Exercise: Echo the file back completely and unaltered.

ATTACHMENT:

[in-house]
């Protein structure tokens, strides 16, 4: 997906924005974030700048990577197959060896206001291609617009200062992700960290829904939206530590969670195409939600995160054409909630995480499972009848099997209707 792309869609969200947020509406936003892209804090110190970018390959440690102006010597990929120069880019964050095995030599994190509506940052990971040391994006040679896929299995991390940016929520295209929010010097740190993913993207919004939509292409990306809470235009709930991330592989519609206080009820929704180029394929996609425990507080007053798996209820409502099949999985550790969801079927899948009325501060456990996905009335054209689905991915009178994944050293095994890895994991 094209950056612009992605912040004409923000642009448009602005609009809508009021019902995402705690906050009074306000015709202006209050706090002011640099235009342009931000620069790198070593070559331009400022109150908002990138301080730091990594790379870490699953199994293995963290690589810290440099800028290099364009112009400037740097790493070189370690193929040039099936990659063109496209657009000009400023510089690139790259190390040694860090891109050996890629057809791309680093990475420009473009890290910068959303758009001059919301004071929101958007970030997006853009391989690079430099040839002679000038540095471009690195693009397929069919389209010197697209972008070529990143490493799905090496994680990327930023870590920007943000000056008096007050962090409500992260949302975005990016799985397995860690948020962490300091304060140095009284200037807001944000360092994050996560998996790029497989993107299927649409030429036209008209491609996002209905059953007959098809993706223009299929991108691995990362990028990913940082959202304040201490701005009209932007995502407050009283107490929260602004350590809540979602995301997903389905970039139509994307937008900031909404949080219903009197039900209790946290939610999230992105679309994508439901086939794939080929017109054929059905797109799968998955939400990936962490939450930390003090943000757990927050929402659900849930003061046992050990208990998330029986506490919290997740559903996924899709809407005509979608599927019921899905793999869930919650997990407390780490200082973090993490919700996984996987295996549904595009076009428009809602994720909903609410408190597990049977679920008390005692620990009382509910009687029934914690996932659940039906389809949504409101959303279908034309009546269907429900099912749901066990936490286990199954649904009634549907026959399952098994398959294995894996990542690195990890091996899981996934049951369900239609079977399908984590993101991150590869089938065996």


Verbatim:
[in-house]
């Protein structure tokens, strides 16, 4: 997906924005974030700048990577197959060896206001291609617009200062992700960290829904939206530590969670195409939600995160054409909630995480499972009848099997209707 792309869609969200947020509406936003892209804090110190970018390959440690102006010597990929120069880019964050095995030599994190509506940052990971040391994006040679896929299995991390940016929520295209929010010097740190993913993207919004939509292409990306809470235009709930991330592989519609206080009820929704180029394929996609425990507080007053798996209820409502099949999985550790969801079927899948009325501060456990996905009335054209689905991915009178994944050293095994890895994991 094209950056612009992605912040004409923000642009448009602005609009809508009021019902995402705690906050009074306000015709202006209050706090002011640099235009342009931000620069790198070593070559331009400022109150908002990138301080730091990594790379870490699953199994293995963290690589810290440099800028290099364009112009400037740097790493070189370690193929040039099936990659063109496209657009000009400023510089690139790259190390040694860090891109050996890629057809791309680093990475420009473009890290910068959303758009001059919301004071929101958007970030997006853009391989690079430099040839002679000038540095471009690195693009397929069919389209010197697209972008070529990143490493799905090496994680990327930023870590920007943000000056008096007050962090409500992260949302975005990016799985397995860690948020962490300091304060140095009284200037807001944000360092994050996560998996790029497989993107299927649409030429036209008209491609996002209905059953007959098809993706223009299929991108691995990362990028990913940082959202304040201490701005009209932007995502407050009283107490929260602004350590809540979602995301997903389905970039139509994307937008900031909404949080219903009197039900209790946290939610999230992105679309994508439901086939794939080929017109054929059905797109799968998955939400990936962490939450930390003090943000757990927050929402659900849930003061046992050990208990998330029986506490919290997740559903996924899709809407005509979608599927019921899905793999869930919650997990407390780490200082973090993490919700996984996987295996549904595009076009428009809602994720909903609410408190597990049977679920008390005692620990009382509910009687029934914690996932659940039906389809949504409101959303279908034309009546269907429900099912749901066990936490286990199954649904009634549907026959399952098994398959294995894996990542690195990890091996899981996934049951369900239609079977399908984590993101991150590869089938065996």